Are you two twins? How LGBT couples navigate Valentine’s Day


Troye Aho ’20 and Jessica Dodge ’19 pose together before homecoming. Photo courtesy of Aho.

Eva McCord '21, Graphics Manager

Junior Troye Aho is a self proclaimed “anxious mess.”

He’s particular, he’s passionate– his interview outfit an activism hoodie– and he’s down-to-earth in such a way that ventures on “a hole in the ground.”

His uplifter?  Girlfriend of two and a half years, Jessica Dodge ’19.

“We were first set up by someone who we both knew was only setting us up because we were the two LGBT kids he knew,” Aho said.  “Actually, I’m pretty sure we were the two LGBT kids he’d ever met.”

As Valentine’s Day floods couples’ mind and store aisles, the small circle of LGBTQ+ relationships populating South’s dating culture find themselves in a metaphorical limbo, both “together-and-not,” so to speak, according to Dodge.  Aho, as a transgender male, and Dodge have grown accustomed over the course of their relationship as to what is and is not publicly acceptable in order to exist as comfortably as possible.

“Troye and I are definitely very aware of displaying any sort of public affection,” Dodge said.  “You never know who’s around, who’s going to think something’s ‘up,’ or how something as small as a hug may be seen as confrontational.”

As characterized by traditional LGBT culture of the 80’s and 90’s, the aura of secrecy surrounding such relationships was once used as a strength, bringing similar individuals together and cultivating an unspoken bond across the community.  Today, the much more widespread acceptance of LGBTQ+ relationships– as supported by social media, pop culture, and the United States’s 2015 legalization of gay marriage– has shifted said secrecy into a need to understand the individuality of LGBTQ+ individuals.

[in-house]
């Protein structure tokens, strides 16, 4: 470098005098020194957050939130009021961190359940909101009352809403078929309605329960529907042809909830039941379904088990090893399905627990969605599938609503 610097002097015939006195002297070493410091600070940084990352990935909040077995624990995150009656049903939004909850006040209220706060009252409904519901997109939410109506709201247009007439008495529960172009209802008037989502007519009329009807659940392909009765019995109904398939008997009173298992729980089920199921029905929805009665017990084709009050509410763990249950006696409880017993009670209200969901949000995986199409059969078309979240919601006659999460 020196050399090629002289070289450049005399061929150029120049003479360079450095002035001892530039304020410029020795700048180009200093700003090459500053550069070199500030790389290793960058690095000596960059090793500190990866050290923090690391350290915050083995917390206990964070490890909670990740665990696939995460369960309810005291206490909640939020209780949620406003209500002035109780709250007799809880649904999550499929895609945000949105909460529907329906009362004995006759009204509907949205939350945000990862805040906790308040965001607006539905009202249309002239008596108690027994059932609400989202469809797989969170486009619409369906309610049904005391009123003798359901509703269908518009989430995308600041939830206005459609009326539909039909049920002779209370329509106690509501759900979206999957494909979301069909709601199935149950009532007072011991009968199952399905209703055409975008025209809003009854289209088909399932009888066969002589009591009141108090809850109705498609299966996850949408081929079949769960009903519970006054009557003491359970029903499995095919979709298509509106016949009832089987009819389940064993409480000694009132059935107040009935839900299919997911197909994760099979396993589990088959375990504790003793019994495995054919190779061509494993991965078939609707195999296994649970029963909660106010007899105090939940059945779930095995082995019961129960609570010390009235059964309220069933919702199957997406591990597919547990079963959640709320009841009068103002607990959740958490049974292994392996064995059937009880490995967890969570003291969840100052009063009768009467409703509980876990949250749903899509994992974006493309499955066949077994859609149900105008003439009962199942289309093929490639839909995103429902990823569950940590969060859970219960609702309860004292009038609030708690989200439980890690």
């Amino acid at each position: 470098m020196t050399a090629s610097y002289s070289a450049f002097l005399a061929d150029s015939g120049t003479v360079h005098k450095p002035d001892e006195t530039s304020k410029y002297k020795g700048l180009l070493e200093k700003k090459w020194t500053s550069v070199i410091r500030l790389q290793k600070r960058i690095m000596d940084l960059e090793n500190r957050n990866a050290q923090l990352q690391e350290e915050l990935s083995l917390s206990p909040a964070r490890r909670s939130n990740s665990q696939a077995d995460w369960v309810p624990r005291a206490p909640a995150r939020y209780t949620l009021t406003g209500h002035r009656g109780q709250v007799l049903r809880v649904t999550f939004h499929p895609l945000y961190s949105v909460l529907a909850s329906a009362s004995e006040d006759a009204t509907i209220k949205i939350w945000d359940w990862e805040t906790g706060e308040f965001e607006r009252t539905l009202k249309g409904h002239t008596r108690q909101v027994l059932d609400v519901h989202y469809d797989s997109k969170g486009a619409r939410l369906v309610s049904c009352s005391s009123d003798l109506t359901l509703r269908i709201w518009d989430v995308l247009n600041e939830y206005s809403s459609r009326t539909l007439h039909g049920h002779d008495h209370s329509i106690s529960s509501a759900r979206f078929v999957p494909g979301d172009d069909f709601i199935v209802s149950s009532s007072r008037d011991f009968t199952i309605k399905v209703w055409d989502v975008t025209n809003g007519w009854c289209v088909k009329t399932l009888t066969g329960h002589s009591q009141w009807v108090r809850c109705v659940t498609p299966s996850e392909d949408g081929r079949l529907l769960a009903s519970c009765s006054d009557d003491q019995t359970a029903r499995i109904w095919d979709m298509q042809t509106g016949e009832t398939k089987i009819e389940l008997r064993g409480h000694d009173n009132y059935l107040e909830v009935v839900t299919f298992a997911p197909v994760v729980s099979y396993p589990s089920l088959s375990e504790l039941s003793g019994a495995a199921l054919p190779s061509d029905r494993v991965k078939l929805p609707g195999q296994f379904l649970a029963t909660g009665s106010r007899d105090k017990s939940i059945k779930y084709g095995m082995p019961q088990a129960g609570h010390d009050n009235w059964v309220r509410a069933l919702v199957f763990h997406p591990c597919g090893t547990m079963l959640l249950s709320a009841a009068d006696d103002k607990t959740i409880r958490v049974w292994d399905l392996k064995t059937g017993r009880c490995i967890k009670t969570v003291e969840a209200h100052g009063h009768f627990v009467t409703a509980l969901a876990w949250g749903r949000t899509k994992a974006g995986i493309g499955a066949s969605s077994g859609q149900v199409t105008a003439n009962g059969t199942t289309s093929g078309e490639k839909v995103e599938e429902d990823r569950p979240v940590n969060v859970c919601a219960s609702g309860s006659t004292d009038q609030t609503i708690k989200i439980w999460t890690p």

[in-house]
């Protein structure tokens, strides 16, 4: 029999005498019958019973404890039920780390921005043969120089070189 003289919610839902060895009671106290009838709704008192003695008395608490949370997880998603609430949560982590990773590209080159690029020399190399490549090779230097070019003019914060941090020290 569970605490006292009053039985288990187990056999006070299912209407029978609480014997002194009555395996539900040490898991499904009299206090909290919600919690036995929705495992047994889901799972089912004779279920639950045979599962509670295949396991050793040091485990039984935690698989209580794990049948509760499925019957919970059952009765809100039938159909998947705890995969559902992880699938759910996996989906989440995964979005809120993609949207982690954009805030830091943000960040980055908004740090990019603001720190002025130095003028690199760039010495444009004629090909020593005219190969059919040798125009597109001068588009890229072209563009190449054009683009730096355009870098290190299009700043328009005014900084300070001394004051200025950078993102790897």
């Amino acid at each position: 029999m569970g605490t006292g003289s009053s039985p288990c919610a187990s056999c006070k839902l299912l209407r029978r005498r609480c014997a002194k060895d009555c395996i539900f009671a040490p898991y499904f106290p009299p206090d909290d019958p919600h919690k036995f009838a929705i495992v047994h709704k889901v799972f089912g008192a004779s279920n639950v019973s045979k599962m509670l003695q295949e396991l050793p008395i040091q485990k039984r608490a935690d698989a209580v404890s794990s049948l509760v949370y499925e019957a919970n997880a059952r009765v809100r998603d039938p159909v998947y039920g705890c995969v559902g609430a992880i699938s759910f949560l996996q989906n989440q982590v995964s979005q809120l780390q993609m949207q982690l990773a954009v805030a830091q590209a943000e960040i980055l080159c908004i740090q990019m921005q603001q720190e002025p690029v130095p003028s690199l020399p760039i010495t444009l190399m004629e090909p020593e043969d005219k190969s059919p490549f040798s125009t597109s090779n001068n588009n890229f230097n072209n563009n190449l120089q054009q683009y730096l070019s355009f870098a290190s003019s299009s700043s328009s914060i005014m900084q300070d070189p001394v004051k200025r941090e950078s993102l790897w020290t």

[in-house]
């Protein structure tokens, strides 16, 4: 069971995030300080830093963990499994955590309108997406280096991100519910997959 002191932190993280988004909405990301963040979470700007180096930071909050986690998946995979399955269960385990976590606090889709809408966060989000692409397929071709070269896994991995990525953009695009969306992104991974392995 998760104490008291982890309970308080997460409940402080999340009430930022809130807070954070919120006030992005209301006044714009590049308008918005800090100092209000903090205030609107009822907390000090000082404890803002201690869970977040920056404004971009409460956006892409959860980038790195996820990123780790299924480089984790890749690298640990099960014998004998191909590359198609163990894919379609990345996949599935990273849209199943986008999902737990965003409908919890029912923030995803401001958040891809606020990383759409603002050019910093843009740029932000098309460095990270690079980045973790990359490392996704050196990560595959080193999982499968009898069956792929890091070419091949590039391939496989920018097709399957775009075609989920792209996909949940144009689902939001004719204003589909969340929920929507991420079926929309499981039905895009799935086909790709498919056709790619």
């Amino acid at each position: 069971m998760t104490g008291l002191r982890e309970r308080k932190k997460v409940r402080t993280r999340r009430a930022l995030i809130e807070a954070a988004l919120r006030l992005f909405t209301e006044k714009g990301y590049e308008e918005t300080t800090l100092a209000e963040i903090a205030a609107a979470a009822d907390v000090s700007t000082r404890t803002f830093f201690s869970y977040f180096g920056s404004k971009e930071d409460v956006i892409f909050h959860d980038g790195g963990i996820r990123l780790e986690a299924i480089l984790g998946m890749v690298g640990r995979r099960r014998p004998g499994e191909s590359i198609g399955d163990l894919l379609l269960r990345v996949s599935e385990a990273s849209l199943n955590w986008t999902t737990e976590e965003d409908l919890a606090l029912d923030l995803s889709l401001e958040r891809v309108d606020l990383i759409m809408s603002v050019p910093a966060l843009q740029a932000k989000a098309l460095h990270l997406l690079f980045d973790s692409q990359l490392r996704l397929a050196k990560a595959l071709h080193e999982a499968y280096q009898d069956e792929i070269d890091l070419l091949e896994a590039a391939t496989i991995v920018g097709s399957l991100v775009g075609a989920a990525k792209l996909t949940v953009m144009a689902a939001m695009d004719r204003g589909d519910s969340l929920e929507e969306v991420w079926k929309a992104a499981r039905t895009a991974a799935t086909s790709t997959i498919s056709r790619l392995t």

“I had to learn over time that just because someone you meet happens to be gay, it doesn’t automatically mean they’re this great person,” Aho said.  “In today’s age, when everyone feels infinitely more accepted by society to come out, you’re no longer bonded by your sexuality or identity. You’re just bonded because you’re people.”

As expressed by Dodge, understanding members of the community beyond their preferences is what truly allows relationships to grow.  When asked to describe one another, both emphasized the other’s passion for life and the world around them, which has ultimately translated into how they traverse their relationship.

“(Dodge) can be very in the clouds, and I can get very down,” Aho said.  “It’s cliché, but the fact that we’re so different but still care so deeply about the same things is how we balance one another out.”

According to director of Wayne State University’s Gender, Sexuality and Women’s Studies Program Janine Lanza, LGBTQ+ relationships face cruelties on a daily basis– even from those within the community.  As elaborated by Aho, the gradual, “open” acceptance of LGBT individuals has divided the community into a series of subcultures that can either be viewed as beneficial or the community’s detriment.

“People can be very surprised to find out that an individual can be gay and transphobic, or transgender and transphobic,” Aho said.  “There was a ‘Drop the T’ movement in 2015 advocating to ‘remove’ transgender individuals from the LGBT community; the conflict within our own groups really shows how much we need people like our partners.”

According to Dodge, with this being the couple’s third Valentine’s Day spent together, the two plan on relishing in the albeit cheesy holiday as a reminder that they both have someone who loves and cares for them.

“(Dodge is) my best friend,” Aho said. “I never have to think about being romantic, we just care about one another deeply beyond our relationship. She’s my family, and she always will be.”


Check out new radio show “Tiny Talks” for more with Aho and Dodge: